DOJ says APD frequently misuses tasers

ALBUQUERQUE (KRQE) – The DOJ report also tears into APD’s “unreasonable” use of less lethal force, namely tasers.

The DOJ said over the last five years officers frequently misused tasers where force wasn’t needed or where they put people in danger.

The feds cited specific cases including a 2009 call out where a person had doused himself in gasoline and officers repeatedly tased him, setting him on fire.

Other cases involved tasing the elderly and tasing a man with the mind of a 5-year-old.

“We found that officers routinely fired their tasers which discharged 50,000 watts of electricity against people who were passively resisting and non-threatening or who were unable to comply with orders due to their mental state,” said Jocelyn Samuels with the Department of Justice.

The DOJ writes APD has provided sufficient training on the use of tasers.

DOJ Investigation Pages 15-18

Although we found unreasonable uses of physical force, such as punches and kicks, the overwhelming majority of our use of force reviews involved inappropriate deployment of Tasers. Residents have complained, and we were able to confirm, that APD officers used Tasers in a manner that was disproportionate to the threat encountered and in situations where lesser force options were more appropriate.

We also identified instances where officers fired Tasers numerous times, even when multiple officers were present to help resolve the situation without the need for continued uses of force. The over-reliance on Tasers in situations where more effective and less extreme options, including verbal de-escalation techniques, were far more appropriate, contributes to the pattern or practice of excessive force.

A Taser is “a weapon that sends up to 50,000 volts of electricity through a person’s body, causing temporary paralysis and excruciating pain.” Any use of Tasers constitutes a severe intrusion of the interests protected under the Fourth Amendment.

Albuquerque police used unreasonable force when they deployed a barrage of less lethal weapons at “Albert,” 7 a 60-year-old man who was intoxicated and began arguing with his friend in March 2009.28 The friend called police twice, the second time reporting that Albert had threatened him with a knife and a pellet gun. Forty-seven officers responded to the scene, including snipers and officers from specialized tactical units. After some delay, Albert complied with officers’ orders to drop a knife that he was holding while standing at the doorway and walked outside unarmed. After additional delay, he stopped and began to turn. At that point, an officer was ordered to “bag him.” An officer fired five successive rounds of beanbags at Albert with a shotgun. Another officer deployed a flash-bang grenade. Another officer shot him with a canister of four wooden batons, two of which penetrated his skin. Another officer deployed a police canine that bit Albert in the arm, tearing his flesh as the canine tried to pull him down.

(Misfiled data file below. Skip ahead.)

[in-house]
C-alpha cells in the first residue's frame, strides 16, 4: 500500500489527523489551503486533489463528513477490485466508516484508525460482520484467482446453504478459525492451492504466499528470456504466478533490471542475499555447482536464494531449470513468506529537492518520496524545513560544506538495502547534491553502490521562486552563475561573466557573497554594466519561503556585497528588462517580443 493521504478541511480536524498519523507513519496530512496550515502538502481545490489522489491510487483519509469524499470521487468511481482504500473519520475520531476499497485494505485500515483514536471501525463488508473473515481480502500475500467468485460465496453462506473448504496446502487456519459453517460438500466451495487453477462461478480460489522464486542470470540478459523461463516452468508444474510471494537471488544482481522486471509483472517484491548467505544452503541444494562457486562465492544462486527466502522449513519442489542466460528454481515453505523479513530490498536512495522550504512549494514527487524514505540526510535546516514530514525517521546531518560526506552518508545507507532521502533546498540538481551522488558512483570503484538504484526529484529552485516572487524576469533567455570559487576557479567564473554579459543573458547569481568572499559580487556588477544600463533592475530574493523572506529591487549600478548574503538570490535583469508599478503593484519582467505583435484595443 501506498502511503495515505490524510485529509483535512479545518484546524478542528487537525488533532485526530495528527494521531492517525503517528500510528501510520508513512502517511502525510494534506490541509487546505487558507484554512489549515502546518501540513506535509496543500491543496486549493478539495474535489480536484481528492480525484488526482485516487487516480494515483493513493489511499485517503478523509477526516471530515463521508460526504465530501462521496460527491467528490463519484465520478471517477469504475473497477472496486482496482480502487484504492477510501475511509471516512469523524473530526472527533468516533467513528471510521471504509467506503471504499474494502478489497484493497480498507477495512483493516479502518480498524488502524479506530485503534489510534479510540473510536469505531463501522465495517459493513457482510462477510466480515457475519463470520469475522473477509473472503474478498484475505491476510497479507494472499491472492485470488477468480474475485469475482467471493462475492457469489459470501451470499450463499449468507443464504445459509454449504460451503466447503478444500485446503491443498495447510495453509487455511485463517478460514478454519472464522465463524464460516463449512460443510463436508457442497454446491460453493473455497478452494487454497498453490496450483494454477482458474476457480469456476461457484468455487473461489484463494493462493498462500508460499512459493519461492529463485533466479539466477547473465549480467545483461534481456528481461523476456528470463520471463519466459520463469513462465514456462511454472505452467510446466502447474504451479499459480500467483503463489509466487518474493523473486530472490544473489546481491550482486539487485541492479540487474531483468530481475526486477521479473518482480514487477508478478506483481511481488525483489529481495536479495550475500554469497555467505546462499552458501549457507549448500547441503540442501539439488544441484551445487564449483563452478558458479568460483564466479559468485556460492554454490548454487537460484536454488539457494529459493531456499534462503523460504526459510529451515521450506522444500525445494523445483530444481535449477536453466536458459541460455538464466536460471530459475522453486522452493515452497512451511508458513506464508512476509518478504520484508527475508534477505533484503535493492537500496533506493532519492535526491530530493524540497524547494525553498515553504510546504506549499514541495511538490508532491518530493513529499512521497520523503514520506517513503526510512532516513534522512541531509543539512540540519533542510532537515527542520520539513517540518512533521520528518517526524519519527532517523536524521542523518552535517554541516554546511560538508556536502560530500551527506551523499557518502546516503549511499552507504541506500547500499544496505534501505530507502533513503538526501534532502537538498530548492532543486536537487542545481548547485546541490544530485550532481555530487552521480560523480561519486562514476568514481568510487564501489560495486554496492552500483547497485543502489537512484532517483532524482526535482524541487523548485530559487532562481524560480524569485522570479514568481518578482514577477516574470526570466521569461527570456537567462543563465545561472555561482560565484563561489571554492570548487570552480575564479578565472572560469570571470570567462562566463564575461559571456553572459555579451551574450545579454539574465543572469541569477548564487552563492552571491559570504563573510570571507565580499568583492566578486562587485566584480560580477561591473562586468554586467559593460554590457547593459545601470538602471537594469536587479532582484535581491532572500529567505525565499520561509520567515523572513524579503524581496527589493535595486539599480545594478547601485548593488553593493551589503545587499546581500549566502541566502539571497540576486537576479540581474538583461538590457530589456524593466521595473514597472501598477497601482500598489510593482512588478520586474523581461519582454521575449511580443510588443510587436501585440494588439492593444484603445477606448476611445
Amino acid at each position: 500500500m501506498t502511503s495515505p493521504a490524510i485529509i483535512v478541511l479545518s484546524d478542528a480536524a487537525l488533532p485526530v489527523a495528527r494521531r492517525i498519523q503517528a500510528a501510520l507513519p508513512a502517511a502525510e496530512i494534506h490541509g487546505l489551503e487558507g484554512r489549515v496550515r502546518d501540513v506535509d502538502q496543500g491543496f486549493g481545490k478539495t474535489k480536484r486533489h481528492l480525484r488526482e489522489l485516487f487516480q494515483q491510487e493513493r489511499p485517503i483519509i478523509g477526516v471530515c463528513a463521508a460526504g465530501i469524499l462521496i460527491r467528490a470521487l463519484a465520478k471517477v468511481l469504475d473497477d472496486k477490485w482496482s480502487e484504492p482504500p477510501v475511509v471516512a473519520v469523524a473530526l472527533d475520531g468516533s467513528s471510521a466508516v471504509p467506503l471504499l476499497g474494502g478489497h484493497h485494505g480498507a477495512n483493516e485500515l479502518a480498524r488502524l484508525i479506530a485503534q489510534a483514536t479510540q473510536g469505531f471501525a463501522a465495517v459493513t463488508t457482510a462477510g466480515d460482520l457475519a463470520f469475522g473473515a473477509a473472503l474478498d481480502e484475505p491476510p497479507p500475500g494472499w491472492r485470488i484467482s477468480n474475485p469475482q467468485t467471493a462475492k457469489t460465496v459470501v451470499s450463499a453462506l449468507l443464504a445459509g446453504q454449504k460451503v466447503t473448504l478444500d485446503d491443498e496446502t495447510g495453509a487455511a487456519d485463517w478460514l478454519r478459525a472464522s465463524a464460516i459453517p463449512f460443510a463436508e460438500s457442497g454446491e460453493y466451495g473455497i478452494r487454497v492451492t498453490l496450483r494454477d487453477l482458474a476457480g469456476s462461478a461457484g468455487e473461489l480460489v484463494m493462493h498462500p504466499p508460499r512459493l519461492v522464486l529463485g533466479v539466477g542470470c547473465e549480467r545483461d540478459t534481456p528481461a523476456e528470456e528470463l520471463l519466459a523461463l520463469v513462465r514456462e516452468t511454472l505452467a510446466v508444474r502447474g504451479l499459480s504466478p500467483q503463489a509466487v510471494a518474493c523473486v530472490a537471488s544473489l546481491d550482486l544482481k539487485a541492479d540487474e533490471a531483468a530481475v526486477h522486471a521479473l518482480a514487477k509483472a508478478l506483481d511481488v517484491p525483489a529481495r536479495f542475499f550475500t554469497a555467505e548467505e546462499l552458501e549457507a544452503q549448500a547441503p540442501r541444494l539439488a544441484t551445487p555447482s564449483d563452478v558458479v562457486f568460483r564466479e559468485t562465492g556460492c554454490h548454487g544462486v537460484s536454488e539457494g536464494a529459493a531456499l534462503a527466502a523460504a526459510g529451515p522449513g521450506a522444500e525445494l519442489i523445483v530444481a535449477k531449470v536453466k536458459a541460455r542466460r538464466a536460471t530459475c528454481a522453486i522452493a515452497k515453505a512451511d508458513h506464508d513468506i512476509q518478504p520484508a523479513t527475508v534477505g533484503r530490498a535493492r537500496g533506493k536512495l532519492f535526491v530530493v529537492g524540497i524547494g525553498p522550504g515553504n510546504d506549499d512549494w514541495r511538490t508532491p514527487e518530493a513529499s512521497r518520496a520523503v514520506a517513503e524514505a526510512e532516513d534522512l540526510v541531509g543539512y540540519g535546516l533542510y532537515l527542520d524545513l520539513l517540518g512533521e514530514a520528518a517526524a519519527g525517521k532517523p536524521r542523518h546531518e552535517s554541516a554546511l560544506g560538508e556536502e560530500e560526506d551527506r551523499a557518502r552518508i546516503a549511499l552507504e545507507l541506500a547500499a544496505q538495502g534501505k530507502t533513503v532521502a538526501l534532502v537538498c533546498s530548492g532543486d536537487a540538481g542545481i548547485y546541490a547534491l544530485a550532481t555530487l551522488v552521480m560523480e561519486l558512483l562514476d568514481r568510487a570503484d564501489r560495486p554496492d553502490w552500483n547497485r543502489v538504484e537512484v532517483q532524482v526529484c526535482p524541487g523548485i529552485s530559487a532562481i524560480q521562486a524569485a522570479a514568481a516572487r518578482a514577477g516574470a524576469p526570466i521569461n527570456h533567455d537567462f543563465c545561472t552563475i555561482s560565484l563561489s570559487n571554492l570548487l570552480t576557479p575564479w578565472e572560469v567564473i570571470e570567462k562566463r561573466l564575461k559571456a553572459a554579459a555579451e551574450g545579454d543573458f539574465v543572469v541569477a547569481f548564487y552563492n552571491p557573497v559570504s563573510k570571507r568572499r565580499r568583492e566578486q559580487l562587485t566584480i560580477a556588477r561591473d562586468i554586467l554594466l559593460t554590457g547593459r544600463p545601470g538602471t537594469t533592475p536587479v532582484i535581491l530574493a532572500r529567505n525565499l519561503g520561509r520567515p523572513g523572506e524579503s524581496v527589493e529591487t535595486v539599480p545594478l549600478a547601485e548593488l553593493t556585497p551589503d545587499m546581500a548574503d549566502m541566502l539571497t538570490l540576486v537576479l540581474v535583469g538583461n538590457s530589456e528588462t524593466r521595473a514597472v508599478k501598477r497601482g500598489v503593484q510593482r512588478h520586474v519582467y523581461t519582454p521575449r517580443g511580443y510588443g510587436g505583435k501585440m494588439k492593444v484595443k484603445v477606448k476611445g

Albuquerque police used unreasonable force when they deployed a barrage of less lethal weapons at “Albert,” 7 a 60-year-old man who was intoxicated and began arguing with his friend in March 2009.28 The friend called police twice, the second time reporting that Albert had threatened him with a knife and a pellet gun. Forty-seven officers responded to the scene, including snipers and officers from specialized tactical units. After some delay, Albert complied with officers’ orders to drop a knife that he was holding while standing at the doorway and walked outside unarmed. After additional delay, he stopped and began to turn. At that point, an officer was ordered to “bag him.” An officer fired five successive rounds of beanbags at Albert with a shotgun. Another officer deployed a flash-bang grenade. Another officer shot him with a canister of four wooden batons, two of which penetrated his skin. Another officer deployed a police canine that bit Albert in the arm, tearing his flesh as the canine tried to pull him down.

Our investigation uncovered other incidents in which APD officers used force disproportionate to the threat or resistance encountered. An officer’s Taser use on “Ben,” a 75-year old man who used a cane to walk, illustrates this problem. The incident happened in September 2012 after officers responded to a bus station because Ben refused to leave. When officers arrived, they offered to take Ben to a homeless shelter and also called a Crisis Intervention Team officer to assist. Ben sat on a bench and told officers that he was not going to leave peacefully and that he was angry with the bus company for refusing to let him board. After officers tried to convince him to leave for about an hour, Ben threatened bus company employees and reached for his cane. Officers ordered him to put his cane down, but he refused. As Ben was trying to stand up using his cane (presumably for support), the CIT -trained officer shot Ben in the abdomen with his Taser. He did so even though the threat from Ben was minimal: Ben had trouble walking on his own, a sergeant and three officers were standing around him, and there were no indications that bystanders were near Ben. The sergeant on the scene found the Taser use reasonable, as did other supervisors. One supervisor praised the officers’ conduct as “exceptional.” A higher-level commander called for an investigation of the incident, however there is no indication that one was completed.

The DOJ report goes on to address four other instances where excessive force with a Taser was used.

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